The first thing I saw on social media this morning was…no, wait, that’s not true. It wasn’t actually the first thing I saw, or even among the first 20-30 things I saw, but it was the first thing that caught me by surprise. The first thing that made me go “wait…what?” It was a question in a forum for readers. Two questions, really.

What are your reading goals and targets for the New Year? Do they include different genres?

That pretty much stopped me dead. People have reading goals and targets? What does that even mean? And what’s the difference between a reading goal and a reading target? What does genre have to do with it?

The responses to those questions helped clarify them, but some of them still left me confused. Here are a few sample responses. “I plan to read 100 books this year, with at least 5 hard scifi, 5 fantasy, 5 YA, and 5 historical fiction.” “I intend to read the entire Richard Bolitho British Navy novels by Alexander Kent.” “I’m going to reread the novels that were my favorites as a teen.” “This years book list challenge is set; I’ve already finished 2 books today that I started yesterday.” ” In 2021 I read 88 books; this year I want to get 100.”

I can understand folks wanting to read favorite childhood novels. That makes sense to me. I do that occasionally. Just a few weeks ago I re-read The Prisoner of Zenda. I can also understand wanting to read a certain series of books–or at least start to read them. But what if you discover you don’t enjoy them? Or what if you enjoy the first couple, but them find the rest repetitive? If you’ve publicly committed to reading the entire series, do you keep reading…or do you stop?

And yeah, I understand the value of reading a variety of genres, They all have something to offer. But I do NOT understand the intention to read X number of books in a given time frame. I don’t understand that at all. What’s the point? What’s the purpose? Why does the number of books you read matter? It makes no sense to me.

The cat naps; I read. Simple goal, simple plan.

I guess I’m just a disorganized, unstructured reader. I read a book, then when I’m done, I buy another book and read it. I DO have a Google Keep list of books called ‘Books I Might Want to Consider Reading‘ which, now I think of it, is a shamefully wishy-washy title for a list. It probably doesn’t really qualify as a list; it’s just notes on books folks have recommended or books I’ve heard about. Sometimes I’ll consult it before buying a new book, but I’m just as likely to rummage through the online bookstore and buy whatever strikes my fancy at that moment. I don’t have anything remotely like a plan for what I’m going to read next. It depends on…hell, I don’t even know what it depends on.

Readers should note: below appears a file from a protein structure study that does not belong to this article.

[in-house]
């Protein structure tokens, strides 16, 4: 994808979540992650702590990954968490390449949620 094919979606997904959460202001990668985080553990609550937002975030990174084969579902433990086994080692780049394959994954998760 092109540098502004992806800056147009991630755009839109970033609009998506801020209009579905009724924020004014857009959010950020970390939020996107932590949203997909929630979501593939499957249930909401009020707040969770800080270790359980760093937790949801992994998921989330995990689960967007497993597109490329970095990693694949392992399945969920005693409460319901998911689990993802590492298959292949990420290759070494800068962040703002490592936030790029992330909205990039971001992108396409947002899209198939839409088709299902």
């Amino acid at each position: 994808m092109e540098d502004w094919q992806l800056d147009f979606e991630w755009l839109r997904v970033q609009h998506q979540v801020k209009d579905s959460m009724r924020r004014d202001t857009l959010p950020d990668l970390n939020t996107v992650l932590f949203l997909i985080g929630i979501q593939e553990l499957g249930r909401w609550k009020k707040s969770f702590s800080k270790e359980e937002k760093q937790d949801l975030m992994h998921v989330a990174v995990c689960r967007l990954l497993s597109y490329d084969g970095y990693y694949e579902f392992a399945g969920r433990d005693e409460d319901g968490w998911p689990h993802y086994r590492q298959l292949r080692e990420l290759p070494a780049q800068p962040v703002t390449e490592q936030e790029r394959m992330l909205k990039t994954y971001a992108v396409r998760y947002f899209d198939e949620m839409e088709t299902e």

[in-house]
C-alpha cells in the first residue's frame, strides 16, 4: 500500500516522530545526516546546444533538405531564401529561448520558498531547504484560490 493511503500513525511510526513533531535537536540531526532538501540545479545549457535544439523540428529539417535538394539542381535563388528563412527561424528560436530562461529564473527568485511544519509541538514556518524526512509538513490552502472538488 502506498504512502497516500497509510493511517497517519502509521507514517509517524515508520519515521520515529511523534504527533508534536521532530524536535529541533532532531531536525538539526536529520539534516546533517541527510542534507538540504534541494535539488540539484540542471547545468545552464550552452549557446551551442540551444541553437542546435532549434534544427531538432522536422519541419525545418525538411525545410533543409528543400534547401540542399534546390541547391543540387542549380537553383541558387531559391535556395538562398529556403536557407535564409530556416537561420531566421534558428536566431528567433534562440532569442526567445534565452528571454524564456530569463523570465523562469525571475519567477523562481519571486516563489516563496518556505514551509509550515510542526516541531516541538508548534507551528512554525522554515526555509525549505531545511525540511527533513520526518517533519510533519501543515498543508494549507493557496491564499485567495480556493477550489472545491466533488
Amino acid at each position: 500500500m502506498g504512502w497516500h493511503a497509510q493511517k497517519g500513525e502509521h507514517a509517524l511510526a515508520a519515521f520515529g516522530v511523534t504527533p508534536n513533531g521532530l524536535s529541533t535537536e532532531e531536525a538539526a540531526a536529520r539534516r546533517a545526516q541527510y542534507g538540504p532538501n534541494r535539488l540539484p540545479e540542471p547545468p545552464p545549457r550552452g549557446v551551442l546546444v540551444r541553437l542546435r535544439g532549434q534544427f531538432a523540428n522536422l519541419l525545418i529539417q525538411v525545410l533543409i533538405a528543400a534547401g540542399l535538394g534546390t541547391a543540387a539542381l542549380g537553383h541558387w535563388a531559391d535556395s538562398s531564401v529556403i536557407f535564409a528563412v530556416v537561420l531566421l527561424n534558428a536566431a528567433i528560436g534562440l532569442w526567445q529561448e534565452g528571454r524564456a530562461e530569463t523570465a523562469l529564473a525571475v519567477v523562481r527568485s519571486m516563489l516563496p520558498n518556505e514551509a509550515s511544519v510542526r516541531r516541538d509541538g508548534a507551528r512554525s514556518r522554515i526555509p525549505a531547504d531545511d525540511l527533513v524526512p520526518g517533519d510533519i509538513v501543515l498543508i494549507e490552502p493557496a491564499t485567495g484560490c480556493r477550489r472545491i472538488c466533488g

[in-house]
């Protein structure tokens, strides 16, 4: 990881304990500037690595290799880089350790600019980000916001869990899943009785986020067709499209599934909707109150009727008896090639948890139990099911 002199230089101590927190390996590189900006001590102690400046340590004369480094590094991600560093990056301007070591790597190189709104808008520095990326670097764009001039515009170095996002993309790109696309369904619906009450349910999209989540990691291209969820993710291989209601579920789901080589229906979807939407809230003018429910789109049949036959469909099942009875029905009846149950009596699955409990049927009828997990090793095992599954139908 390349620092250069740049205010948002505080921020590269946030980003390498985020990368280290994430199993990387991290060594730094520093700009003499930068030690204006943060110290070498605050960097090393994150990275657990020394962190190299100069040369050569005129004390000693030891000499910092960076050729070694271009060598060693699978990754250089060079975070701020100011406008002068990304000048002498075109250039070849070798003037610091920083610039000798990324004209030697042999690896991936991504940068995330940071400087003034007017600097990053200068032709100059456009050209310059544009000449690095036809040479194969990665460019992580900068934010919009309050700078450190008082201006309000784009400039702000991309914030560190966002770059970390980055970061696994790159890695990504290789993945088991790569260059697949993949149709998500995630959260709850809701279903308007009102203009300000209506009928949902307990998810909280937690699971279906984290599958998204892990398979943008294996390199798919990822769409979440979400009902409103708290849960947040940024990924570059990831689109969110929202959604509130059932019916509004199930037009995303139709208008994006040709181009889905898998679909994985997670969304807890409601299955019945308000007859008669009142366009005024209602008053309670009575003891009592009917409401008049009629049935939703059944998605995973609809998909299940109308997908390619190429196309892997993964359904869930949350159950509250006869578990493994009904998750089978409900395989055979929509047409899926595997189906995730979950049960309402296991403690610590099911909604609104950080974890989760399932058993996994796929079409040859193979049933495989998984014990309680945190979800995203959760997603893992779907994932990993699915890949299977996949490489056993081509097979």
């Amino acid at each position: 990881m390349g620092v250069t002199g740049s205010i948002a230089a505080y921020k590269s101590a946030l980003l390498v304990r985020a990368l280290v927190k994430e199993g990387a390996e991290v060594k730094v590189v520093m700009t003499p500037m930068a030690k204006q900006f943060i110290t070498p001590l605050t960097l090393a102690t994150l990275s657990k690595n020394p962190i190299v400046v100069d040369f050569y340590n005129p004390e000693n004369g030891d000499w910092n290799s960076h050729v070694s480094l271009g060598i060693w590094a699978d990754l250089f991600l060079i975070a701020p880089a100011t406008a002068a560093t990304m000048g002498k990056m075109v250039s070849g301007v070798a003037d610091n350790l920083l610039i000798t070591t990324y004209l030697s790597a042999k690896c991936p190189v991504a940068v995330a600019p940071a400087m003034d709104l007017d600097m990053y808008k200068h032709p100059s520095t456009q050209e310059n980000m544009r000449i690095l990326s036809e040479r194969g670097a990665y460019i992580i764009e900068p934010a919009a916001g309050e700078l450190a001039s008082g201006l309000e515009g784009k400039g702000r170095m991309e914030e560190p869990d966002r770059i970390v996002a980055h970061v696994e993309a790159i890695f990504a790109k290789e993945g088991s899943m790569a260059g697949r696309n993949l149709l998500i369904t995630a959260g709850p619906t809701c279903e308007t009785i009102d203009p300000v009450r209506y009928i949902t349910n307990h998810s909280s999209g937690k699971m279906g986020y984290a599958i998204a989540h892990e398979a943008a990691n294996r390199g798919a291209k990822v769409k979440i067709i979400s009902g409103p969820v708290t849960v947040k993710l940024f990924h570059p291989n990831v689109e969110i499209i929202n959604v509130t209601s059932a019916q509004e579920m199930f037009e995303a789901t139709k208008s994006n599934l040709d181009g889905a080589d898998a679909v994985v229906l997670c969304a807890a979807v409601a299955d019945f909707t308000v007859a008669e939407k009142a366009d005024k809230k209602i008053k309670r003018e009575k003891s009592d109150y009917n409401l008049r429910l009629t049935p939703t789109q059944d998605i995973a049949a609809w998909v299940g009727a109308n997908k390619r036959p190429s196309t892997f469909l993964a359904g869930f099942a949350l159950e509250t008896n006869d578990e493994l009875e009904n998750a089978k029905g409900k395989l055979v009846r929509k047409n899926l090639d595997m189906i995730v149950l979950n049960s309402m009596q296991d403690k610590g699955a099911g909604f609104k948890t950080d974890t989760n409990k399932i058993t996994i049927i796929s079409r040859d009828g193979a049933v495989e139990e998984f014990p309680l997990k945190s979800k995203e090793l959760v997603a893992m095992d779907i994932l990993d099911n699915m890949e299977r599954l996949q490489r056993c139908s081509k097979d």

Every four or five years (or three years or six years) I decide to re-read one of Dorothy Dunnett’s historical novel series. Does that count as a plan? I’m still two novels away from finishing The Expanse series. Or maybe it’s three novels; I’m not sure how many novels are in the series. Eight? Nine? I’m sure I’ll buy and read those novels at some point–but I haven’t yet and I’m not sure when I will. Does that count as a plan? Maybe it’s a goal?

What is a plan, really? It’s just a roadmap pointing toward a goal. But if you don’t have a goal–and I don’t–then what use is a plan? Or maybe I DO have a goal. Just a very simple, easily attainable goal. To read another book when I’ve finished the one I’m reading now. My plan, then, would be to buy another book. Piece of cake.


I wrote this yesterday morning, then got distracted. I had a point to make, but I’ve forgotten what it was. I’m pretty sure it was clever, though.

Yesterday afternoon, I was sitting in a comfortable chair reading, a blanket on my lap, and the cat on the blanket. When the sun came through the transom, the cat got off my lap and laid in the sun. Every so often I looked up from my tablet and saw that the sunny spot and the cat had moved. It occurred to me that my reading goals and plans were similar to the cat’s napping goals and plans. Her goal is to nap in a sunny spot. When that sunny spot moves, she moves with it. My goal is to finish one book and start another.

The cat is content with her goal and plan; I’m content with mine. But I rather doubt my plan and goal will impress the other members of that reader forum.

10 thoughts on “goals

  1. Funny you should write this today. Last night I was watching a YT video of a woman who does art, but she also loves to read and last night she was showing us her plan for 2022 books. Lists and lists of titles and authors. She too want’s to read 100 books. Sometimes she will read a book in a day. She has a 4 year old. How can she read a book in a day?

    Anyway, there seems to be a whole big group of people out there on BookTube who like to show their bullet journals especially created for reading goals and targets met. All artistically coloured, with bits of washy tape and pictures printed and cut out rather like a scrap book. They review the books sometimes or just say if they liked them or not and how long it took them to read. They talk about various reading challenges they are taking part in (I don’t need to be challenged to read. I worked it out around 4.5 years of age). It strikes me as odd. They spend so long blogging or vlogging about books and making their journals look like works of art that I wonder when they can ever find time to read.